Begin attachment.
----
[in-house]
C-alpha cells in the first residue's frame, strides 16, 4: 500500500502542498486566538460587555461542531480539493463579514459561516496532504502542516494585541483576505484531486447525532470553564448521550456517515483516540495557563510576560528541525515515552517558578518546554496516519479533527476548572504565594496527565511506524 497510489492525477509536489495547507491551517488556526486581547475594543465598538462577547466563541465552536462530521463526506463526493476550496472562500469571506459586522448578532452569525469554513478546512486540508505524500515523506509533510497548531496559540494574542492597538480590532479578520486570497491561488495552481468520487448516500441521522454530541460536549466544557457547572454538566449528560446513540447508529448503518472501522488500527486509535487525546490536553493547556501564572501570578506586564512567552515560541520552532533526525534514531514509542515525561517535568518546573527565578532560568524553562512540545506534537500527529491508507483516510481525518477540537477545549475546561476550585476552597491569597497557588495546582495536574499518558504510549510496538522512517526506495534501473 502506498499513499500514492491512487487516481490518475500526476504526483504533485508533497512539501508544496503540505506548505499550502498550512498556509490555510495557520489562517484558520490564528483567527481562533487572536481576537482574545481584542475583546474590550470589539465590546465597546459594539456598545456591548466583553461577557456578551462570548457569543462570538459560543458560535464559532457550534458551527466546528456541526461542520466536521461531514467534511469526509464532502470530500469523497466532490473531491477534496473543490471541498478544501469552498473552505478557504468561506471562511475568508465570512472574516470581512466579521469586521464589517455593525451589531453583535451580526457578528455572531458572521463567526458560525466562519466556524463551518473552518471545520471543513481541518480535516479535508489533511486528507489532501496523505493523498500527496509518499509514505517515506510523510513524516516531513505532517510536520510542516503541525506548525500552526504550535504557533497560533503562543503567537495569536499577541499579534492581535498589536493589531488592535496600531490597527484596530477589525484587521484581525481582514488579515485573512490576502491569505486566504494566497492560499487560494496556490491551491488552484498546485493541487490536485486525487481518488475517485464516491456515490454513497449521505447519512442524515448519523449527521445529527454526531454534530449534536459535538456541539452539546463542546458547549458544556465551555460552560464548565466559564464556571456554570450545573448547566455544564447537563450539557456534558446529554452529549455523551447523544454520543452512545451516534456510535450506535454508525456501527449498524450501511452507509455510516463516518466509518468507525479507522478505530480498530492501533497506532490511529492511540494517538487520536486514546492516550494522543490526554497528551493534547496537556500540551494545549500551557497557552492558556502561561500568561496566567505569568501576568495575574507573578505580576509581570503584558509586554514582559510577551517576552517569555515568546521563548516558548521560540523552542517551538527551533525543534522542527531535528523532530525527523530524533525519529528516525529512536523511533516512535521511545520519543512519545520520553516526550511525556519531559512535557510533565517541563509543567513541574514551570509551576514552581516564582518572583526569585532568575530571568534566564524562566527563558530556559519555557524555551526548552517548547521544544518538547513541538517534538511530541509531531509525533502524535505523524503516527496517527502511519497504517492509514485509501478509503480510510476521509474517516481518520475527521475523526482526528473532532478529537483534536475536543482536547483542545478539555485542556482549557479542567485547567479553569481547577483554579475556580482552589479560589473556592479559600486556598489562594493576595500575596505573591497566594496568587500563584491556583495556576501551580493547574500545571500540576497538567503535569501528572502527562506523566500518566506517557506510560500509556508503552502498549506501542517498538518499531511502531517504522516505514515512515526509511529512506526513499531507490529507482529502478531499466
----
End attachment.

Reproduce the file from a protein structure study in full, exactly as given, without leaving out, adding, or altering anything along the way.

[in-house]
C-alpha cells in the first residue's frame, strides 16, 4: 500500500502542498486566538460587555461542531480539493463579514459561516496532504502542516494585541483576505484531486447525532470553564448521550456517515483516540495557563510576560528541525515515552517558578518546554496516519479533527476548572504565594496527565511506524 497510489492525477509536489495547507491551517488556526486581547475594543465598538462577547466563541465552536462530521463526506463526493476550496472562500469571506459586522448578532452569525469554513478546512486540508505524500515523506509533510497548531496559540494574542492597538480590532479578520486570497491561488495552481468520487448516500441521522454530541460536549466544557457547572454538566449528560446513540447508529448503518472501522488500527486509535487525546490536553493547556501564572501570578506586564512567552515560541520552532533526525534514531514509542515525561517535568518546573527565578532560568524553562512540545506534537500527529491508507483516510481525518477540537477545549475546561476550585476552597491569597497557588495546582495536574499518558504510549510496538522512517526506495534501473 502506498499513499500514492491512487487516481490518475500526476504526483504533485508533497512539501508544496503540505506548505499550502498550512498556509490555510495557520489562517484558520490564528483567527481562533487572536481576537482574545481584542475583546474590550470589539465590546465597546459594539456598545456591548466583553461577557456578551462570548457569543462570538459560543458560535464559532457550534458551527466546528456541526461542520466536521461531514467534511469526509464532502470530500469523497466532490473531491477534496473543490471541498478544501469552498473552505478557504468561506471562511475568508465570512472574516470581512466579521469586521464589517455593525451589531453583535451580526457578528455572531458572521463567526458560525466562519466556524463551518473552518471545520471543513481541518480535516479535508489533511486528507489532501496523505493523498500527496509518499509514505517515506510523510513524516516531513505532517510536520510542516503541525506548525500552526504550535504557533497560533503562543503567537495569536499577541499579534492581535498589536493589531488592535496600531490597527484596530477589525484587521484581525481582514488579515485573512490576502491569505486566504494566497492560499487560494496556490491551491488552484498546485493541487490536485486525487481518488475517485464516491456515490454513497449521505447519512442524515448519523449527521445529527454526531454534530449534536459535538456541539452539546463542546458547549458544556465551555460552560464548565466559564464556571456554570450545573448547566455544564447537563450539557456534558446529554452529549455523551447523544454520543452512545451516534456510535450506535454508525456501527449498524450501511452507509455510516463516518466509518468507525479507522478505530480498530492501533497506532490511529492511540494517538487520536486514546492516550494522543490526554497528551493534547496537556500540551494545549500551557497557552492558556502561561500568561496566567505569568501576568495575574507573578505580576509581570503584558509586554514582559510577551517576552517569555515568546521563548516558548521560540523552542517551538527551533525543534522542527531535528523532530525527523530524533525519529528516525529512536523511533516512535521511545520519543512519545520520553516526550511525556519531559512535557510533565517541563509543567513541574514551570509551576514552581516564582518572583526569585532568575530571568534566564524562566527563558530556559519555557524555551526548552517548547521544544518538547513541538517534538511530541509531531509525533502524535505523524503516527496517527502511519497504517492509514485509501478509503480510510476521509474517516481518520475527521475523526482526528473532532478529537483534536475536543482536547483542545478539555485542556482549557479542567485547567479553569481547577483554579475556580482552589479560589473556592479559600486556598489562594493576595500575596505573591497566594496568587500563584491556583495556576501551580493547574500545571500540576497538567503535569501528572502527562506523566500518566506517557506510560500509556508503552502498549506501542517498538518499531511502531517504522516505514515512515526509511529512506526513499531507490529507482529502478531499466